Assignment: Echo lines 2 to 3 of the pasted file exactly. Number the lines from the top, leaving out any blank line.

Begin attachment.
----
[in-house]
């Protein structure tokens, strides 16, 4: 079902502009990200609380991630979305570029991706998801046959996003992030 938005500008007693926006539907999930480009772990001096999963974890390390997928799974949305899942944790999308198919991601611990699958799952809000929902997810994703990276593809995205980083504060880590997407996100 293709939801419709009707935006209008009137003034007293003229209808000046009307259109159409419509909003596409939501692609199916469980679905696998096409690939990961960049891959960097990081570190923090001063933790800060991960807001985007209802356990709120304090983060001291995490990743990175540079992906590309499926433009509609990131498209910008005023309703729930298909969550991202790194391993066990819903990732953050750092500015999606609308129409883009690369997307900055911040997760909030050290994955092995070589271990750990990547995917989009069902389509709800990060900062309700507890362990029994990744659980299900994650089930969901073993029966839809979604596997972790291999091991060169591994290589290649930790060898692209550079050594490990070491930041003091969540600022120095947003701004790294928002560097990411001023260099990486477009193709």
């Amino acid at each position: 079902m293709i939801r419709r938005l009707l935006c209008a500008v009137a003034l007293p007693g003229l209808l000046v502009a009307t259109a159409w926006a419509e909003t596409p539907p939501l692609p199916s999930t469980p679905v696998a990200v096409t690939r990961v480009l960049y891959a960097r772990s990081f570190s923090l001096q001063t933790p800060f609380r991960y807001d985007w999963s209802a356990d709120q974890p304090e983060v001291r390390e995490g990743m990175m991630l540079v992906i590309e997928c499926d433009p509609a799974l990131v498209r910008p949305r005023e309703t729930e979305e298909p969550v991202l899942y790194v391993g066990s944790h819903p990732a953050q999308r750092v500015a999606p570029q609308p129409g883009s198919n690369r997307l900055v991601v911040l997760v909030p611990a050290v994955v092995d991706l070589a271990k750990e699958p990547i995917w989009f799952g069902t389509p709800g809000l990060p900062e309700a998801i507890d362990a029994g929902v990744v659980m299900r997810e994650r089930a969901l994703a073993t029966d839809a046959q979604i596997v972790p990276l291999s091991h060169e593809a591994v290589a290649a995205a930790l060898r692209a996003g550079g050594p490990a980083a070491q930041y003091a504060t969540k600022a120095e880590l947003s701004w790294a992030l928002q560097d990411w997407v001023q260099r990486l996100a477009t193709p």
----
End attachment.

């Protein structure tokens, strides 16, 4: 079902502009990200609380991630979305570029991706998801046959996003992030 938005500008007693926006539907999930480009772990001096999963974890390390997928799974949305899942944790999308198919991601611990699958799952809000929902997810994703990276593809995205980083504060880590997407996100 293709939801419709009707935006209008009137003034007293003229209808000046009307259109159409419509909003596409939501692609199916469980679905696998096409690939990961960049891959960097990081570190923090001063933790800060991960807001985007209802356990709120304090983060001291995490990743990175540079992906590309499926433009509609990131498209910008005023309703729930298909969550991202790194391993066990819903990732953050750092500015999606609308129409883009690369997307900055911040997760909030050290994955092995070589271990750990990547995917989009069902389509709800990060900062309700507890362990029994990744659980299900994650089930969901073993029966839809979604596997972790291999091991060169591994290589290649930790060898692209550079050594490990070491930041003091969540600022120095947003701004790294928002560097990411001023260099990486477009193709």
């Amino acid at each position: 079902m293709i939801r419709r938005l009707l935006c209008a500008v009137a003034l007293p007693g003229l209808l000046v502009a009307t259109a159409w926006a419509e909003t596409p539907p939501l692609p199916s999930t469980p679905v696998a990200v096409t690939r990961v480009l960049y891959a960097r772990s990081f570190s923090l001096q001063t933790p800060f609380r991960y807001d985007w999963s209802a356990d709120q974890p304090e983060v001291r390390e995490g990743m990175m991630l540079v992906i590309e997928c499926d433009p509609a799974l990131v498209r910008p949305r005023e309703t729930e979305e298909p969550v991202l899942y790194v391993g066990s944790h819903p990732a953050q999308r750092v500015a999606p570029q609308p129409g883009s198919n690369r997307l900055v991601v911040l997760v909030p611990a050290v994955v092995d991706l070589a271990k750990e699958p990547i995917w989009f799952g069902t389509p709800g809000l990060p900062e309700a998801i507890d362990a029994g929902v990744v659980m299900r997810e994650r089930a969901l994703a073993t029966d839809a046959q979604i596997v972790p990276l291999s091991h060169e593809a591994v290589a290649a995205a930790l060898r692209a996003g550079g050594p490990a980083a070491q930041y003091a504060t969540k600022a120095e880590l947003s701004w790294a992030l928002q560097d990411w997407v001023q260099r990486l996100a477009t193709p």